Chief Williams recalled, “Based on the findings of the consultant, I drafted a 10 year strategic plan identifying major areas for improvement. One of those areas was a new facility. Around 2005, I was the assistant chief and started the process of brainstorming ideas based on the current and future needs of the community. The brainstorming ideas gave me the basics for the type and size facility to meet our needs. That process involved physically looking at as many fire stations as I could when time permitted, reviewing bid/RFQ/RFP documents online for new stations, researching builder and architect websites, and visiting booths at trade shows. In addition, I spent considerable time monitoring and looking at building design awards on fire service websites such as Firehouse.com and in fire service publications, including Fire Chief magazine and Carolina Fire Rescue EMS Journal.”
With the 10 year strategic plan in place, Chief Williams began evaluating delivery methods for the design and construction of his new facility. “We looked at design build,” he said, “but initially focused more on traditional construction using an architect, because at the time I started the research, I could not find a lot of information on the design build process for fire stations.”
Ultimately, Chief Williams selected design build as the preferred method. “Around the summer of 2009, we found out more about the design build process,” said Williams. “ The most important factor for us was cost, and design build seemed to allow more flexibility to build exactly what the department wanted.”
Chief Williams then was faced with selecting a design builder. According to Chief Williams, “The in-house design aspect was very important because we wanted a single source that could give us quick responses.” Beyond that requirement, he stressed, “We wanted a firm that had experience building fire stations, especially larger fire stations over 10,000 square feet. In addition, the builder’s reputation and customer service after the building was complete were important to us since fire stations are long-term investments.”
Once a firm was selected, the design process began. “I selected the design and layout for the station based on the good and bad I picked up from looking at more than 50 fire stations in North and South Carolina between 2005 and 2009,” said Williams. “I started with a footprint that I liked, which would fit on our existing lot. I took a pad and spent one afternoon drawing out rooms based on those good and bad points. There were some minor things I could not do as a result of structural or code limitations, but we were able to work around them.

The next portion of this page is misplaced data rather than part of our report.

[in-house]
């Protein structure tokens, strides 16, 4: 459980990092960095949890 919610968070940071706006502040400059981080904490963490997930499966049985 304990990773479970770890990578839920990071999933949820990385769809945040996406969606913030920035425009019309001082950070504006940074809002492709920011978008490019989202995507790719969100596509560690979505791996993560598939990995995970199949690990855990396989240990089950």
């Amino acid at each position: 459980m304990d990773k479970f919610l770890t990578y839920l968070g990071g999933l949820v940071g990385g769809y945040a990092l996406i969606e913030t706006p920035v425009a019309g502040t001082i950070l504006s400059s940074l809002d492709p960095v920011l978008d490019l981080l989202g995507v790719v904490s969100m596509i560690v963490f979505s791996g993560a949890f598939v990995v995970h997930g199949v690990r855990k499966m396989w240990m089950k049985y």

“One example is the mezzanine area. Most fire stations I saw had open mezzanine areas in the truck bays that appeared to be storage for surplus station equipment. These mezzanines appeared to be hot and, especially during the summer months, very uncomfortable. I came up with the idea to run the walls in this area to the ceiling and climate control this area to create a Self-Contained Breathing Apparatus (SCBA) repair room as part of our planned respiratory protection program. We had just replaced the HVAC system in the existing building and the outdoor unit, and air handlers were less than two years old, so I wanted to save that HVAC equipment and use it to climate control the mezzanine after the walls were installed.
“I mentioned this to the design builder, and the structural and HVAC engineers made some adjustments to make this happen. The result is a 160 square-foot room dedicated to SCBA repair, maintenance and fit testing. The room is equipped with a constant air supply from the station breathing air compressor and the electrical needs to power our Posichek SCBA flow test machine, Quantifit mask fit test machine, and related computer equipment are met. This is just one of several instances where the design build process gave me flexibility in the design of the facility.”
The close working relationship between Chief Williams and his design builder continued throughout the construction process when open lines of communication are vital. Chief Williams confirmed that this was the case with his project. “My assistant chief and I were in daily contact with the site superintendent and knew every major detail that was taking place regarding scheduling and the work being completed.”
When asked what advice he would give other departments building in the near future, Chief Williams replied, “I would get out and talk with other fire chiefs that have built within the past five years and look at different facilities to get ideas. That is basically what I did. Our station has some design ideas that are original to us, but many of the ideas came from things that have worked for other departments.”
For Chief Williams and the Navassa Volunteer Fire Department, this process took almost seven years from the initial consultant’s report in 2004 to the dedication of the new station in January 2011. Planning took up the vast majority of the time. The project was funded in March of 2010, permits issued at the end of June 2010, and the completed facility was dedicated six months later.
Would Chief Williams have done anything differently? “I don’t think I would have done anything differently.” He adds, “Our building is a world-class facility and exceeds all of my expectations.”
John Kelley is Vice President, Business Development of Bobbitt Design Build, Inc.